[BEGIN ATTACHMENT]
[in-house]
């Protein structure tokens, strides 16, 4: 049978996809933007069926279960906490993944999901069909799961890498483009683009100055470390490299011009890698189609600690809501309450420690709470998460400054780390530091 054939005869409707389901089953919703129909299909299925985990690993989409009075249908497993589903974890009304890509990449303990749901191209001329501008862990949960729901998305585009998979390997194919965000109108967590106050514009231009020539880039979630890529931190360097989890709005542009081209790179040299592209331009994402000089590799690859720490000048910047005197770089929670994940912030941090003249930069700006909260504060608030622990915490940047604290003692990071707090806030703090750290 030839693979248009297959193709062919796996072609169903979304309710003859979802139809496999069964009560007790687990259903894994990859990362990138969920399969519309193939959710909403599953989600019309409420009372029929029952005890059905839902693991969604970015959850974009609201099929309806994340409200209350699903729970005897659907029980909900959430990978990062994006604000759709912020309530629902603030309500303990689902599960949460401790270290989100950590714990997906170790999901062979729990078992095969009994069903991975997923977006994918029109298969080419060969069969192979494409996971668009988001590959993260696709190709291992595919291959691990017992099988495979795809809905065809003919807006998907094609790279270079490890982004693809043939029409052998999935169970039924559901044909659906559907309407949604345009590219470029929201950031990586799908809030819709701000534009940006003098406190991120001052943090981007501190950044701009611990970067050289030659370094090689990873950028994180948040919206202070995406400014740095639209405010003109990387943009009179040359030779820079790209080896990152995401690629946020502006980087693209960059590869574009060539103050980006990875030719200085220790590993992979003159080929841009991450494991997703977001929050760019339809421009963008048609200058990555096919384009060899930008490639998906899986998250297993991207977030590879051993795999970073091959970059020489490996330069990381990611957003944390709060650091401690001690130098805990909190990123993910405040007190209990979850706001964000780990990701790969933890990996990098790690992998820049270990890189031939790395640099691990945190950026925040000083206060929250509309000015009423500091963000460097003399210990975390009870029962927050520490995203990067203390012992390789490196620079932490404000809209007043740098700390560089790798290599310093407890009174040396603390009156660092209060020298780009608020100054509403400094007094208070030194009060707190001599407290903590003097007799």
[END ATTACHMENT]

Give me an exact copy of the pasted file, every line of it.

[in-house]
């Protein structure tokens, strides 16, 4: 049978996809933007069926279960906490993944999901069909799961890498483009683009100055470390490299011009890698189609600690809501309450420690709470998460400054780390530091 054939005869409707389901089953919703129909299909299925985990690993989409009075249908497993589903974890009304890509990449303990749901191209001329501008862990949960729901998305585009998979390997194919965000109108967590106050514009231009020539880039979630890529931190360097989890709005542009081209790179040299592209331009994402000089590799690859720490000048910047005197770089929670994940912030941090003249930069700006909260504060608030622990915490940047604290003692990071707090806030703090750290 030839693979248009297959193709062919796996072609169903979304309710003859979802139809496999069964009560007790687990259903894994990859990362990138969920399969519309193939959710909403599953989600019309409420009372029929029952005890059905839902693991969604970015959850974009609201099929309806994340409200209350699903729970005897659907029980909900959430990978990062994006604000759709912020309530629902603030309500303990689902599960949460401790270290989100950590714990997906170790999901062979729990078992095969009994069903991975997923977006994918029109298969080419060969069969192979494409996971668009988001590959993260696709190709291992595919291959691990017992099988495979795809809905065809003919807006998907094609790279270079490890982004693809043939029409052998999935169970039924559901044909659906559907309407949604345009590219470029929201950031990586799908809030819709701000534009940006003098406190991120001052943090981007501190950044701009611990970067050289030659370094090689990873950028994180948040919206202070995406400014740095639209405010003109990387943009009179040359030779820079790209080896990152995401690629946020502006980087693209960059590869574009060539103050980006990875030719200085220790590993992979003159080929841009991450494991997703977001929050760019339809421009963008048609200058990555096919384009060899930008490639998906899986998250297993991207977030590879051993795999970073091959970059020489490996330069990381990611957003944390709060650091401690001690130098805990909190990123993910405040007190209990979850706001964000780990990701790969933890990996990098790690992998820049270990890189031939790395640099691990945190950026925040000083206060929250509309000015009423500091963000460097003399210990975390009870029962927050520490995203990067203390012992390789490196620079932490404000809209007043740098700390560089790798290599310093407890009174040396603390009156660092209060020298780009608020100054509403400094007094208070030194009060707190001599407290903590003097007799």